One of my biggest concerns upon starting out on this unschooling path was that a relaxed, unstructured learning lifestyle couldn’t possibly prepare my child for real life. My rationale went something like this:
The vast majority of the adults in this country went to a traditional school, studied traditional subjects, and did so in the traditional way. Those people are living real lives. Therefore, to be able to live a real life, one must follow the traditional path.
And it’s certainly true that the traditional educational path works for a lot of people. It worked for me, so I’m not knocking it.
But it’s also true that it’s not the only path. Or necessarily the best path. Continue Reading
We didn’t intend to homeschool.
Our son attended pre-k and kindergarten in public school. I had the typical my baby’s going to school all day pangs, but that was the norm, so I dealt with it. Pre-k was fairly smooth, but things started getting bumpy in kindergarten.
One day my little guy came home from school and said, “Mom, would you please homeschool me? School is chaos!” Tears became part of our bedtime routine, crowding out our stories and prayers. I was at a loss. I’d loved school as a child. I couldn’t understand what was causing our son so much anxiety. Continue Reading
When we first started on our unschooling journey, I was desperately trying to ease the frustration that my daughter and I had over the formal curricula I had chosen.
Unschooling was an escape from the tests, grades, and pressures of academia. But over the years, unschooling has come to mean much more to us.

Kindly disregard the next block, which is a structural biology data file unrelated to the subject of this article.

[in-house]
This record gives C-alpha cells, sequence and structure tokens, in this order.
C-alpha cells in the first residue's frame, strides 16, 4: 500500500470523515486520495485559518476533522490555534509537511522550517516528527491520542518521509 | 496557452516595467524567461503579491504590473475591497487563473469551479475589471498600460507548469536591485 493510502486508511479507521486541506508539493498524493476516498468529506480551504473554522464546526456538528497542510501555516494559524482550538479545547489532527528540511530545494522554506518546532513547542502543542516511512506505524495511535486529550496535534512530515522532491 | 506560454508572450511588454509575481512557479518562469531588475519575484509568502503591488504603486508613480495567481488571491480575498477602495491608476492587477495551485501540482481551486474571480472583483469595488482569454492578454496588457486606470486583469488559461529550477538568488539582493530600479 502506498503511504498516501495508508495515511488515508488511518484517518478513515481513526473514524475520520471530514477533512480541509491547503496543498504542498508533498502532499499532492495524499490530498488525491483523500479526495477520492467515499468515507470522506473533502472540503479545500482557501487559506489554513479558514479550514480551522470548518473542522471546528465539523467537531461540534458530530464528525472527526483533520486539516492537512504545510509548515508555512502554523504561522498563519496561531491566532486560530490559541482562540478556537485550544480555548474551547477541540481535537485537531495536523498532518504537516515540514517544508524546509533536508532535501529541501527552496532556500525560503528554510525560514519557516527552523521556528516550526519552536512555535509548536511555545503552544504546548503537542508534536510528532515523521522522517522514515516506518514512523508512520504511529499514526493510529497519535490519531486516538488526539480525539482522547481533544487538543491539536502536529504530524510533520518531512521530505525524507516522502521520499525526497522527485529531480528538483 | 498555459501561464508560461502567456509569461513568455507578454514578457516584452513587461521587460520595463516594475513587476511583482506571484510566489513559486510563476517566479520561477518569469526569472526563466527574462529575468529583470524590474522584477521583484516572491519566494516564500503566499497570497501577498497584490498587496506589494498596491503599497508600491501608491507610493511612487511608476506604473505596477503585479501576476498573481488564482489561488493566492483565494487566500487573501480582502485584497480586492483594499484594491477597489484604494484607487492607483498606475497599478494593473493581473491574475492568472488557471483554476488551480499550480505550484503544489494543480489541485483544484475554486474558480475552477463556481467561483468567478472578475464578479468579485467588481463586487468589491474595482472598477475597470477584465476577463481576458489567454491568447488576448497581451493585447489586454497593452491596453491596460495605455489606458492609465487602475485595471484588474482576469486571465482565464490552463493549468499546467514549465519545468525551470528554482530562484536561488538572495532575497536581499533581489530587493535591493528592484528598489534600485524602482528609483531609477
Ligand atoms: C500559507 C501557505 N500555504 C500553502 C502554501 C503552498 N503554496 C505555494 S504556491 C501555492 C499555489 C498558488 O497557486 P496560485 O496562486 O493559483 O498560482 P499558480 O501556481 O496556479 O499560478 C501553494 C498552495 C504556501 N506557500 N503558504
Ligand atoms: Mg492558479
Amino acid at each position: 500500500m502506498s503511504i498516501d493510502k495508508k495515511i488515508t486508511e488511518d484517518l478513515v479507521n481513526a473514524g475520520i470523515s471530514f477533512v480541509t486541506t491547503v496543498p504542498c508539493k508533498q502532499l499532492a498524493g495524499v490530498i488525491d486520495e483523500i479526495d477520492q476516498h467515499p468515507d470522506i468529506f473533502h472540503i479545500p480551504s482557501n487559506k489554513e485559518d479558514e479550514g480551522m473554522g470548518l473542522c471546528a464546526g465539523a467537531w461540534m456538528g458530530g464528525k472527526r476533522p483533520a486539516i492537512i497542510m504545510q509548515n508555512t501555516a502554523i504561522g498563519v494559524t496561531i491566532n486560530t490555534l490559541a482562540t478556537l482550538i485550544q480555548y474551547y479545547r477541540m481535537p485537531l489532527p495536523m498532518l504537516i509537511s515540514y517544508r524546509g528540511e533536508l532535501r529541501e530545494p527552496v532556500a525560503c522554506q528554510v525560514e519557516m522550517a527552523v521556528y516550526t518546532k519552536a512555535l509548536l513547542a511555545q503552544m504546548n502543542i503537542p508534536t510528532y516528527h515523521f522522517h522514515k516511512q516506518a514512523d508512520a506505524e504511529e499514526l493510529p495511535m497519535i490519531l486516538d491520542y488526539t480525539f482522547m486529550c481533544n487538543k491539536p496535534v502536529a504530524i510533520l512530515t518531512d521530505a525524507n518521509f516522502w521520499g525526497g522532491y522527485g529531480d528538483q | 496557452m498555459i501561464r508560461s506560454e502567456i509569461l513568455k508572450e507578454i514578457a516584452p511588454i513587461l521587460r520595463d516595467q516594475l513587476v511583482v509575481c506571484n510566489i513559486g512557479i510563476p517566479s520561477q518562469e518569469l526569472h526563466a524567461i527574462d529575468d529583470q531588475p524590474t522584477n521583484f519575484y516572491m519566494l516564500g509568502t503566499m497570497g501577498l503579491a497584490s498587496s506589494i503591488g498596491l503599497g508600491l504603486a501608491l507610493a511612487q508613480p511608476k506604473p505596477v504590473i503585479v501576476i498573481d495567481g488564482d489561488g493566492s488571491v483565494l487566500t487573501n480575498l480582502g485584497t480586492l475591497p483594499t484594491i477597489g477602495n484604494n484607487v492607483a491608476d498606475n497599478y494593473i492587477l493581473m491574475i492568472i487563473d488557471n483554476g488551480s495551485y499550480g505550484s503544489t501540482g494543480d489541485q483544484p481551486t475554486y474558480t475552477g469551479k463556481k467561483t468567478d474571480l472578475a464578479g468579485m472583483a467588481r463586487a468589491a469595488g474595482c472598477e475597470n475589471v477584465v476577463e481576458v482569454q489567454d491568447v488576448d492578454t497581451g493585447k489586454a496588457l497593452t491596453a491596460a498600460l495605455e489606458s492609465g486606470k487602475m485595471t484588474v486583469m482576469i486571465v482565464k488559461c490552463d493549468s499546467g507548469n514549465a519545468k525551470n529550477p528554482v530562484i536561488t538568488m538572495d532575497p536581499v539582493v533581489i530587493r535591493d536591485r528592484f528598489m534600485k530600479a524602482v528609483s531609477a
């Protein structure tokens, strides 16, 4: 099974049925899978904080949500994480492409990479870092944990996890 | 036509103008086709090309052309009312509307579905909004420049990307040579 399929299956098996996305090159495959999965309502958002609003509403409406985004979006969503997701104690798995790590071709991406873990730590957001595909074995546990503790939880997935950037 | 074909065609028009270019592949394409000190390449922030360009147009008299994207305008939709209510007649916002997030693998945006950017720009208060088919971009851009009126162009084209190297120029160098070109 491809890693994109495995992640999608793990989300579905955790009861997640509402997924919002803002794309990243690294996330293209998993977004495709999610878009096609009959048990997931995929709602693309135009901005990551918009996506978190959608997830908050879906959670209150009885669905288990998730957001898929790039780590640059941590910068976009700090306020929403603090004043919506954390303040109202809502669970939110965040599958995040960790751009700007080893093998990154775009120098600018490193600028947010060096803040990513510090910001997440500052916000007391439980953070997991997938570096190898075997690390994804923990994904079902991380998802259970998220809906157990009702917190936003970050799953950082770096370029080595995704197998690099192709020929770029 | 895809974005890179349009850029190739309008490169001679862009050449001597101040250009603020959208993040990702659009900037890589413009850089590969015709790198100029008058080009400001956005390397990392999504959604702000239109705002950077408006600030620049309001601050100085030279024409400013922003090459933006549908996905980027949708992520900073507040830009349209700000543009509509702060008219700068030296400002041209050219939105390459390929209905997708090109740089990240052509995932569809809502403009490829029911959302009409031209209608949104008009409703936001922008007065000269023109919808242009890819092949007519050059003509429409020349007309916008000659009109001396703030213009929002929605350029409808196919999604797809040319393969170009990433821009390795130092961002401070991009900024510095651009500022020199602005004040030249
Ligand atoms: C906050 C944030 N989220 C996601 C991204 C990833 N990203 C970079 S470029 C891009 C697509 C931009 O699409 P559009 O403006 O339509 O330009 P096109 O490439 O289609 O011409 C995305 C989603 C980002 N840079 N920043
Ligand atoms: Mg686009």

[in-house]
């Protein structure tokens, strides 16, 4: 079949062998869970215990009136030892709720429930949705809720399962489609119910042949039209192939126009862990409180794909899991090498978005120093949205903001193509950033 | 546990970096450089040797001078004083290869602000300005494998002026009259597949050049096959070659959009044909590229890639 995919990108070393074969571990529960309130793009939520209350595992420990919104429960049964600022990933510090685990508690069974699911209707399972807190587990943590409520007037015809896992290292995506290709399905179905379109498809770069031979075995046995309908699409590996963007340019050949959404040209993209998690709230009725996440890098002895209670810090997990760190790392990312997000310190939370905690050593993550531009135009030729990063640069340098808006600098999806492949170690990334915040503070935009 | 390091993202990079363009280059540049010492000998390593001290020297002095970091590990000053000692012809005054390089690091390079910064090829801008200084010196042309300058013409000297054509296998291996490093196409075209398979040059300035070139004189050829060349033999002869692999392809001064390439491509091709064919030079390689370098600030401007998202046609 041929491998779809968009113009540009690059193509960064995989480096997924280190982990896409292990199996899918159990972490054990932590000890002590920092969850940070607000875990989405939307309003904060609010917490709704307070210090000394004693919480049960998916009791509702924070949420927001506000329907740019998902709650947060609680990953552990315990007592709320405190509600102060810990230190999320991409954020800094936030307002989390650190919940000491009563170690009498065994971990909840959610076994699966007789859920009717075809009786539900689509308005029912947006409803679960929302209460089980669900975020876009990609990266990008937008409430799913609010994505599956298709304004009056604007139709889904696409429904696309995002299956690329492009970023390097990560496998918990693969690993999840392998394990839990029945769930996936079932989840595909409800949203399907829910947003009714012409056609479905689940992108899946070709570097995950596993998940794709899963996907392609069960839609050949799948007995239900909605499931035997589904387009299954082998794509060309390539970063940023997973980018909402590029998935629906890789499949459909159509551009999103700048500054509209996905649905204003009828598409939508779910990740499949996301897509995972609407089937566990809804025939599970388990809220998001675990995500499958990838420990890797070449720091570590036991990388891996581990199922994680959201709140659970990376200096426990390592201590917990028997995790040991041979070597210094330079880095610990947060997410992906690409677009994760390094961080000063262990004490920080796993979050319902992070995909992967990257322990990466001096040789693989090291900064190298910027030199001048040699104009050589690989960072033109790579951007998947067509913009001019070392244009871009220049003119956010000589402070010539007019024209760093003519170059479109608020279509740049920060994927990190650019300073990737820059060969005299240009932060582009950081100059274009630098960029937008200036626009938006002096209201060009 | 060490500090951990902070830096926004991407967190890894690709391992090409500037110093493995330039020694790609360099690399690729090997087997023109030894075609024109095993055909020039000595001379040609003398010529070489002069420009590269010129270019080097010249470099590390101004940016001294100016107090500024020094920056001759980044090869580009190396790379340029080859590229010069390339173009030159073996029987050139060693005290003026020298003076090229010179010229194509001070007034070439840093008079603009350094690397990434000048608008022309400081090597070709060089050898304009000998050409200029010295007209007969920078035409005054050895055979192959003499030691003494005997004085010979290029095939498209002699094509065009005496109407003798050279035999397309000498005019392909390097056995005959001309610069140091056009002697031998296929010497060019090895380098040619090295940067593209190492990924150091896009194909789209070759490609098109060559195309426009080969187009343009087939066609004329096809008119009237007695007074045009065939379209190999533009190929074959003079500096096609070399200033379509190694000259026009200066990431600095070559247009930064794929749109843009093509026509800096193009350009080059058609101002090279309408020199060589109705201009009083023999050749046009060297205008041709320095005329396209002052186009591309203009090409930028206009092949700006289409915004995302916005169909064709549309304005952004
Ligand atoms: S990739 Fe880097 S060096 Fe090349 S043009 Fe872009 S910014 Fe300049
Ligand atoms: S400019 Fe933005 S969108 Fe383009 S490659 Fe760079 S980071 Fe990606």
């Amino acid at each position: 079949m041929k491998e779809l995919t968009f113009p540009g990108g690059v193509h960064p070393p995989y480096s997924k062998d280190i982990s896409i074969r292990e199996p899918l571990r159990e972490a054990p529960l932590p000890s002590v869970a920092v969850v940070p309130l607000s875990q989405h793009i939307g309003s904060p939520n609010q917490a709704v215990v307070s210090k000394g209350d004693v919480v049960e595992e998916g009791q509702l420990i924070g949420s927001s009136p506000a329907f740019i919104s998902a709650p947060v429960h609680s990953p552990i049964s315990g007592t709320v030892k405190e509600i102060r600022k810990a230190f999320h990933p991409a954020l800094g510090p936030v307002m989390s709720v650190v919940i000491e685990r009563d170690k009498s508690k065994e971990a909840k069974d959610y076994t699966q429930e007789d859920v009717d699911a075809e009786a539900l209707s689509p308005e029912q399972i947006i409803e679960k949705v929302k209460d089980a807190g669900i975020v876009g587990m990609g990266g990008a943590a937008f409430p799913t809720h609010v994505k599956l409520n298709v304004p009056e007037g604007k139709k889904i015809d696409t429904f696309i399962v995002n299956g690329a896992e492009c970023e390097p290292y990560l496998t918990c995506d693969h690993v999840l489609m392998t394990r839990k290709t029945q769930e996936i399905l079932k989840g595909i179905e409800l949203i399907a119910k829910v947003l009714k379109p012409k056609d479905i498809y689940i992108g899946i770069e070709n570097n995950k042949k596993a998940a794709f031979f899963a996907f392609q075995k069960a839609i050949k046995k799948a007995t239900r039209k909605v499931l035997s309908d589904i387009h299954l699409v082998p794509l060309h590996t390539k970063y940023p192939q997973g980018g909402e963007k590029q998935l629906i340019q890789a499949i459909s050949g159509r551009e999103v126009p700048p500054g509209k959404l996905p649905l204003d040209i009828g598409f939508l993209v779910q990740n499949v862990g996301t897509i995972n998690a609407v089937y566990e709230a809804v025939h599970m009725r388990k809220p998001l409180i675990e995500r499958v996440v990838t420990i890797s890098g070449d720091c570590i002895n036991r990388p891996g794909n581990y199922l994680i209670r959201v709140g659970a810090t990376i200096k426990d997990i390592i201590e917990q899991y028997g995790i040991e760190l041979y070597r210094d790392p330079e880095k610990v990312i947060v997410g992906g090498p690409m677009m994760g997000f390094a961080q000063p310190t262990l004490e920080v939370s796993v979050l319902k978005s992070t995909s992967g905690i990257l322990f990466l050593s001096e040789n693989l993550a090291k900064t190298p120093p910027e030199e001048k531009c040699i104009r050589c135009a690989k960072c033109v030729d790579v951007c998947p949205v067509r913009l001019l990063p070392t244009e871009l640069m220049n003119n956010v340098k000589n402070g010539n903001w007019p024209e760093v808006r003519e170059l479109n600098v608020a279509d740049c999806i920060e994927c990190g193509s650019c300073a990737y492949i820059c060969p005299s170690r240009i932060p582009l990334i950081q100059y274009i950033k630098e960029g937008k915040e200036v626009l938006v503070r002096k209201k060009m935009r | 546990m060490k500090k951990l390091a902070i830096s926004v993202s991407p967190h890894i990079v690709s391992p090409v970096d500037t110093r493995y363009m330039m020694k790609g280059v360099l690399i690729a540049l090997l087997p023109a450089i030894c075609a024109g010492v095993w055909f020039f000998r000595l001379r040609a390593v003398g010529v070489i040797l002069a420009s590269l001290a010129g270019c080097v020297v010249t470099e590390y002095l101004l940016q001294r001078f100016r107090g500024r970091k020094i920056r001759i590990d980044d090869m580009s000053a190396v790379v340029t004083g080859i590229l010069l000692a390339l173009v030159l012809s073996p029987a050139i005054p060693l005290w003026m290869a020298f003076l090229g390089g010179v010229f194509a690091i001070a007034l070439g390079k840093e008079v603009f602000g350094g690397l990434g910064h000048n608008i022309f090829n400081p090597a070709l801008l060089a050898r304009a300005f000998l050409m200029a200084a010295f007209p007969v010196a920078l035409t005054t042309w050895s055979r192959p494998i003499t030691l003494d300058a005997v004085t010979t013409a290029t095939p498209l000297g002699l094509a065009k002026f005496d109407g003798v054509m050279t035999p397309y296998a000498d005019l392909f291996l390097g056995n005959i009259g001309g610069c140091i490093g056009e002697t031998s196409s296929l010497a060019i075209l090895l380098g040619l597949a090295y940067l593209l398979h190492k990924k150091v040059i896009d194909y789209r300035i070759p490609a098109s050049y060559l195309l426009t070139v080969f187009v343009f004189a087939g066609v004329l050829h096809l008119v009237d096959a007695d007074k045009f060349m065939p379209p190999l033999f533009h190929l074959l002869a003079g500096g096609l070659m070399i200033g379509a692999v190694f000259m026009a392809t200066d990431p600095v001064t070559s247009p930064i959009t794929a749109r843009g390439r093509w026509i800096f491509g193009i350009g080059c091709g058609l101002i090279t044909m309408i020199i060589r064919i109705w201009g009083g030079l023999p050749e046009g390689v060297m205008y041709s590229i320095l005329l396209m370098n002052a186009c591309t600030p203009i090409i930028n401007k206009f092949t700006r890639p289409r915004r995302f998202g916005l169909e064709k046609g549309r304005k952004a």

Unschooling to us is about being whole.
- comprising the full quantity, amount, extent: entire, full.
- containing all the elements properly belonging; complete.
- not broken, damaged, or impaired; intact.
Gaps in Education for Unschoolers. It’s what all the Charlie Brown teachers want to stress and argue about.
What I don’t like most about this argument, is that it’s spoken with the premise that traditionally schooled children don’t have gaps in education. And, frankly, I think that’s a load of hogwash. (Woah, did you see the southern seep out of me just then? Weird.)
From everything I’ve read and experienced, I actually think (typically) that unschooled kids probably have less gaps than traditionally schooled kids. Plus they truly understand what they do know, and understand how it relates to real life. If anything, their gaps are things like, “I’ve never eaten in a cafeteria” and “I’ve never been bullied on a school bus.” Continue Reading